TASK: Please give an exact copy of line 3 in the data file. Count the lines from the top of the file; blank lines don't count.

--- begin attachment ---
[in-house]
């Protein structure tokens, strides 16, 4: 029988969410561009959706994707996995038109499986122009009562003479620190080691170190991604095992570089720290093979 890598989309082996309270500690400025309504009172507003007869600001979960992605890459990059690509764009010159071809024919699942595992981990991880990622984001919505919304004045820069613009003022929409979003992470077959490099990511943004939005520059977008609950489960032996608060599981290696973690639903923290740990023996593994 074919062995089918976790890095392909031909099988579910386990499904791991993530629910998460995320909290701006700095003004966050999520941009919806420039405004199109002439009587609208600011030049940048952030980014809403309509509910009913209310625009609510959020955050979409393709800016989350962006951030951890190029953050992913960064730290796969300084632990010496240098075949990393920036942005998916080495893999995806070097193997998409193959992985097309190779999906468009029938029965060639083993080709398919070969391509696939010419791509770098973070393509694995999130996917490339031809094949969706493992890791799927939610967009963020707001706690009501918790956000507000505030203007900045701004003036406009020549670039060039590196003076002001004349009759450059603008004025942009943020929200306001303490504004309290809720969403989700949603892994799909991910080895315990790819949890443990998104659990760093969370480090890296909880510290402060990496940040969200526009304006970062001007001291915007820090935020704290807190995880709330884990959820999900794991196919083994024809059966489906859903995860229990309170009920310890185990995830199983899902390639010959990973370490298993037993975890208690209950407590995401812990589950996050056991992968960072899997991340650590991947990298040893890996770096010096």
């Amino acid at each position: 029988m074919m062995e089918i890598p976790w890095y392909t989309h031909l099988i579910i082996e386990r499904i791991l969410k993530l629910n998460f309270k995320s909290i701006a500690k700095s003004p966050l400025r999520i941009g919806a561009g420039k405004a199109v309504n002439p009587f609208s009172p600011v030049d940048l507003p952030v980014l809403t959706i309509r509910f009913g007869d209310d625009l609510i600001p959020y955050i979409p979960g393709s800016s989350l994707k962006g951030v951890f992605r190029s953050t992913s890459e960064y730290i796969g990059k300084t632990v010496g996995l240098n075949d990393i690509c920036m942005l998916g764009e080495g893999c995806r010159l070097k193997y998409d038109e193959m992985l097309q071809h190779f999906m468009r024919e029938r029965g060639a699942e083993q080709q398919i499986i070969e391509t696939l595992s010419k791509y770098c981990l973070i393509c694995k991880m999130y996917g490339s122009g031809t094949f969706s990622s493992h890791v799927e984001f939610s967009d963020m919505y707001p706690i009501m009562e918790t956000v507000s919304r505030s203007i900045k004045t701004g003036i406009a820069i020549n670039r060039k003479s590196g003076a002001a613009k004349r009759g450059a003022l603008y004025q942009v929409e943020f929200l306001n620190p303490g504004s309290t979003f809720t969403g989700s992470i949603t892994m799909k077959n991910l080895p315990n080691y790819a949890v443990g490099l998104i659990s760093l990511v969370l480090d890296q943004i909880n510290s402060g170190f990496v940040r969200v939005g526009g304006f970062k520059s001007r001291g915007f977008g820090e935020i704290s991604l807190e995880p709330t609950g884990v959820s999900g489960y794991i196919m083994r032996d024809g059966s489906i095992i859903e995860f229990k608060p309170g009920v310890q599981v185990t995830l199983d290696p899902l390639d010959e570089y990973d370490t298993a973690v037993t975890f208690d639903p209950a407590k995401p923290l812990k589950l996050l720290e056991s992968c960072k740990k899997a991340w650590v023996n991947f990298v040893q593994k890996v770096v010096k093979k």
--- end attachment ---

């Amino acid at each position: 029988m074919m062995e089918i890598p976790w890095y392909t989309h031909l099988i579910i082996e386990r499904i791991l969410k993530l629910n998460f309270k995320s909290i701006a500690k700095s003004p966050l400025r999520i941009g919806a561009g420039k405004a199109v309504n002439p009587f609208s009172p600011v030049d940048l507003p952030v980014l809403t959706i309509r509910f009913g007869d209310d625009l609510i600001p959020y955050i979409p979960g393709s800016s989350l994707k962006g951030v951890f992605r190029s953050t992913s890459e960064y730290i796969g990059k300084t632990v010496g996995l240098n075949d990393i690509c920036m942005l998916g764009e080495g893999c995806r010159l070097k193997y998409d038109e193959m992985l097309q071809h190779f999906m468009r024919e029938r029965g060639a699942e083993q080709q398919i499986i070969e391509t696939l595992s010419k791509y770098c981990l973070i393509c694995k991880m999130y996917g490339s122009g031809t094949f969706s990622s493992h890791v799927e984001f939610s967009d963020m919505y707001p706690i009501m009562e918790t956000v507000s919304r505030s203007i900045k004045t701004g003036i406009a820069i020549n670039r060039k003479s590196g003076a002001a613009k004349r009759g450059a003022l603008y004025q942009v929409e943020f929200l306001n620190p303490g504004s309290t979003f809720t969403g989700s992470i949603t892994m799909k077959n991910l080895p315990n080691y790819a949890v443990g490099l998104i659990s760093l990511v969370l480090d890296q943004i909880n510290s402060g170190f990496v940040r969200v939005g526009g304006f970062k520059s001007r001291g915007f977008g820090e935020i704290s991604l807190e995880p709330t609950g884990v959820s999900g489960y794991i196919m083994r032996d024809g059966s489906i095992i859903e995860f229990k608060p309170g009920v310890q599981v185990t995830l199983d290696p899902l390639d010959e570089y990973d370490t298993a973690v037993t975890f208690d639903p209950a407590k995401p923290l812990k589950l996050l720290e056991s992968c960072k740990k899997a991340w650590v023996n991947f990298v040893q593994k890996v770096v010096k093979k």